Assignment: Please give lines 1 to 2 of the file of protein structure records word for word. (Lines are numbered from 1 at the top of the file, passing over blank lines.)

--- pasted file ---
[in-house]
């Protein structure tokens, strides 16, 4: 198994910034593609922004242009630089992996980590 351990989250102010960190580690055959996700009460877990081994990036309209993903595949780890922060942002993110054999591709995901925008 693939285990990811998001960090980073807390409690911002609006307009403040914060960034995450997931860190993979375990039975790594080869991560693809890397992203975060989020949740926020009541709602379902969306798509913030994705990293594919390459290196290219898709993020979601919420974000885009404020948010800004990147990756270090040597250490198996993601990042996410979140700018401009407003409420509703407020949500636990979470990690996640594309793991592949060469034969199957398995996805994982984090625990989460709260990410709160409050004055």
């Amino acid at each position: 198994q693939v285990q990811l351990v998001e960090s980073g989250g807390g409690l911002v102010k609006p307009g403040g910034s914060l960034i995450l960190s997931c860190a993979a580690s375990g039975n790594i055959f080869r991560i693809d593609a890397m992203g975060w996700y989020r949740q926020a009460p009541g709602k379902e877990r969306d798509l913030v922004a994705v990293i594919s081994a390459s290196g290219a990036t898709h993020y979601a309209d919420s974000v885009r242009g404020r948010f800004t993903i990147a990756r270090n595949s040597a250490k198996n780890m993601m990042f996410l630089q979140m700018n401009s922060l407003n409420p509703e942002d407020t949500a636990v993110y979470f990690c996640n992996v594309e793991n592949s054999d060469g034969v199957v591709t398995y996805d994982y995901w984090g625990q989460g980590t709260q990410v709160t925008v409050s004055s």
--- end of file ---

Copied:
[in-house]
């Protein structure tokens, strides 16, 4: 198994910034593609922004242009630089992996980590 351990989250102010960190580690055959996700009460877990081994990036309209993903595949780890922060942002993110054999591709995901925008 693939285990990811998001960090980073807390409690911002609006307009403040914060960034995450997931860190993979375990039975790594080869991560693809890397992203975060989020949740926020009541709602379902969306798509913030994705990293594919390459290196290219898709993020979601919420974000885009404020948010800004990147990756270090040597250490198996993601990042996410979140700018401009407003409420509703407020949500636990979470990690996640594309793991592949060469034969199957398995996805994982984090625990989460709260990410709160409050004055």